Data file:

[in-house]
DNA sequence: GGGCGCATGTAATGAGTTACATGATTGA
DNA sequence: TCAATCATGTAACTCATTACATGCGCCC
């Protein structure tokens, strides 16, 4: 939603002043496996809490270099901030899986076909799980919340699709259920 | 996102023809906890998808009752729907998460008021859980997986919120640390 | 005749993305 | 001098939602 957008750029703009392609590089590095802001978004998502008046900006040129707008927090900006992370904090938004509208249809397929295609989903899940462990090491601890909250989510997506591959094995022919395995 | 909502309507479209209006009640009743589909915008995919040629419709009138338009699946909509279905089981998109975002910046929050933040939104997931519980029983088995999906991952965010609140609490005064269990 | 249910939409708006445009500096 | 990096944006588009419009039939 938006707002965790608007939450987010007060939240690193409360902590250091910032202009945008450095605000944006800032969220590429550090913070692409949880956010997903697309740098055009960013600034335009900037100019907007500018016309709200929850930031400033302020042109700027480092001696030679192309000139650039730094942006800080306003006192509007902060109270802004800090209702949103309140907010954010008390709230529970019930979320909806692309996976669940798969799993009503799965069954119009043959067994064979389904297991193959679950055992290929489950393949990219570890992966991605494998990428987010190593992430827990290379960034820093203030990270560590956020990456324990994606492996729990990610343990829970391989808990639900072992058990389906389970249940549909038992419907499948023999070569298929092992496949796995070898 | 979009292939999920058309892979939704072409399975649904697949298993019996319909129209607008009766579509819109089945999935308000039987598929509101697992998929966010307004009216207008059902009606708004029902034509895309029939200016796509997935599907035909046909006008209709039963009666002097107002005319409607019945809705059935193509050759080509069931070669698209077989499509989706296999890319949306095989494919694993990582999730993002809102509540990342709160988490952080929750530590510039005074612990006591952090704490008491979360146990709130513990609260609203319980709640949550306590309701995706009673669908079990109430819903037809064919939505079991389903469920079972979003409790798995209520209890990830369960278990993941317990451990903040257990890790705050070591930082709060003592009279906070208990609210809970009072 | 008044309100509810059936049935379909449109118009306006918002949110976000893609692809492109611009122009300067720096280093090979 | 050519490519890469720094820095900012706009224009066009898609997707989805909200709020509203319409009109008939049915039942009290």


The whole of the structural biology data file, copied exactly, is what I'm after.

[in-house]
DNA sequence: GGGCGCATGTAATGAGTTACATGATTGA
DNA sequence: TCAATCATGTAACTCATTACATGCGCCC
């Protein structure tokens, strides 16, 4: 939603002043496996809490270099901030899986076909799980919340699709259920 | 996102023809906890998808009752729907998460008021859980997986919120640390 | 005749993305 | 001098939602 957008750029703009392609590089590095802001978004998502008046900006040129707008927090900006992370904090938004509208249809397929295609989903899940462990090491601890909250989510997506591959094995022919395995 | 909502309507479209209006009640009743589909915008995919040629419709009138338009699946909509279905089981998109975002910046929050933040939104997931519980029983088995999906991952965010609140609490005064269990 | 249910939409708006445009500096 | 990096944006588009419009039939 938006707002965790608007939450987010007060939240690193409360902590250091910032202009945008450095605000944006800032969220590429550090913070692409949880956010997903697309740098055009960013600034335009900037100019907007500018016309709200929850930031400033302020042109700027480092001696030679192309000139650039730094942006800080306003006192509007902060109270802004800090209702949103309140907010954010008390709230529970019930979320909806692309996976669940798969799993009503799965069954119009043959067994064979389904297991193959679950055992290929489950393949990219570890992966991605494998990428987010190593992430827990290379960034820093203030990270560590956020990456324990994606492996729990990610343990829970391989808990639900072992058990389906389970249940549909038992419907499948023999070569298929092992496949796995070898 | 979009292939999920058309892979939704072409399975649904697949298993019996319909129209607008009766579509819109089945999935308000039987598929509101697992998929966010307004009216207008059902009606708004029902034509895309029939200016796509997935599907035909046909006008209709039963009666002097107002005319409607019945809705059935193509050759080509069931070669698209077989499509989706296999890319949306095989494919694993990582999730993002809102509540990342709160988490952080929750530590510039005074612990006591952090704490008491979360146990709130513990609260609203319980709640949550306590309701995706009673669908079990109430819903037809064919939505079991389903469920079972979003409790798995209520209890990830369960278990993941317990451990903040257990890790705050070591930082709060003592009279906070208990609210809970009072 | 008044309100509810059936049935379909449109118009306006918002949110976000893609692809492109611009122009300067720096280093090979 | 050519490519890469720094820095900012706009224009066009898609997707989805909200709020509203319409009109008939049915039942009290």